Replacing engineering structures

Innovative approach to locks, dams and storm surge barriers

The Netherlands: a land of water. Particularly during the last century, we built a lot of hydraulic infrastructure, literally to take water in the right direction, keep our feet dry and make smooth and safe transport possible. Locks, dams, storm surge barriers and pumping stations – also known as hydraulic infrastructure – are the control valves in the water system that allow us to combine the different functions which that system provides. A large proportion of the infrastructure has been in place for decades. The ageing of the materials, as well as changes in the climate, functions and regulations, mean that those structures are urgently in need of replacement, upgrading or renovation.

Links in a network

In addition, the different structures are links in the network. If one structure fails, there will be immediate domino effects. And so, as we replace different structures, this is a perfect opportunity to look at the infrastructure system as a whole and to optimise it in the light of the functions of the water system. That involves looking 50 to 100 years ahead so that the impact of things like climate change can also be taken into account.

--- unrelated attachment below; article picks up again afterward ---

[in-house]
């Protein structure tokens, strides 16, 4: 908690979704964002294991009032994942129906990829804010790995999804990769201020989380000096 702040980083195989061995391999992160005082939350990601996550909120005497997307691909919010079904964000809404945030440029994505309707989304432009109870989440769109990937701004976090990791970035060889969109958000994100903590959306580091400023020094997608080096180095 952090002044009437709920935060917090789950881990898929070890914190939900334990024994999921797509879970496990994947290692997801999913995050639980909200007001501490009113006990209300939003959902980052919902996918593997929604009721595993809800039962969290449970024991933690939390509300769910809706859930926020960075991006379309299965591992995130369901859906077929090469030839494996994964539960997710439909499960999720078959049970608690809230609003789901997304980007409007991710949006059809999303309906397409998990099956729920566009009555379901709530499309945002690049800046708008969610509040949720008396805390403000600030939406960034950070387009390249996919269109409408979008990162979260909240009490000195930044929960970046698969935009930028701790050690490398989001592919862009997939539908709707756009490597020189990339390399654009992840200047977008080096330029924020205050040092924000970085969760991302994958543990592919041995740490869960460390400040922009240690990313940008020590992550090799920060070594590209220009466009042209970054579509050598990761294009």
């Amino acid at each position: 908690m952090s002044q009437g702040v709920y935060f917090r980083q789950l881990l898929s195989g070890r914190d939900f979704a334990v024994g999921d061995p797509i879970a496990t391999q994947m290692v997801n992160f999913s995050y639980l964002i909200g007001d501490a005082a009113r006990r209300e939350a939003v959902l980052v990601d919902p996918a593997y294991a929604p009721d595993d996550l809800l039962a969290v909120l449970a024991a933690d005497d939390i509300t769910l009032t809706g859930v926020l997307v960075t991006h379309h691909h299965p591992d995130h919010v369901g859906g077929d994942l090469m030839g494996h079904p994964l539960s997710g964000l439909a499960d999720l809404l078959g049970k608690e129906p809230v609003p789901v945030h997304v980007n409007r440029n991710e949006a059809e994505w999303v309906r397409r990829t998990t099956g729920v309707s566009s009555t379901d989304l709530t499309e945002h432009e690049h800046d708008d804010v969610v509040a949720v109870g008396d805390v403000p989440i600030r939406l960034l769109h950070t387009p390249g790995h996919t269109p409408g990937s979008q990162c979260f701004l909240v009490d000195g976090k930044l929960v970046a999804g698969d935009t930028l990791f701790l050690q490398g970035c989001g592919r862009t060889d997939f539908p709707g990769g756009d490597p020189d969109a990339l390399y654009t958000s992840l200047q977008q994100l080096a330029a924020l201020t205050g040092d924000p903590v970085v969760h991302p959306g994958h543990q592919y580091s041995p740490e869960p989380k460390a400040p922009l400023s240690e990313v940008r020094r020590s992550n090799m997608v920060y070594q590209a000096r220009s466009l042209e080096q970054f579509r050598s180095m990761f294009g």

Replacing infrastructure
Research by the Economic Institute for Construction (EIB) shows that a total of €250 billion will be needed between now and 2030 to replace roads, railways, municipal infrastructure, flood management structures and underground infrastructure. EIB assumes approximately €20 billion will be needed between now and 2030 for hydraulic infrastructure. Further investments will be needed for the period after 2030.

Scale model of navigation lock in IJmuiden, the Netherlands

To provide the best possible advice relating to this major challenge, Deltares is researching:

  • The relationship (functional and otherwise) between the engineering structure requiring replacement and the associated network. This provides a picture of the structures that play a critical role in the larger system.
  • Wear and tear, and the ageing, of the structure. How long can a lock, dam or storm surge barrier last? Which forces and processes determine ageing and how can we control them?
  • What are the priorities? This makes it possible to set up a timetable indicating which structures need to be replaced, and when. What is feasible and – not unimportantly – what is affordable and/or where can we make savings?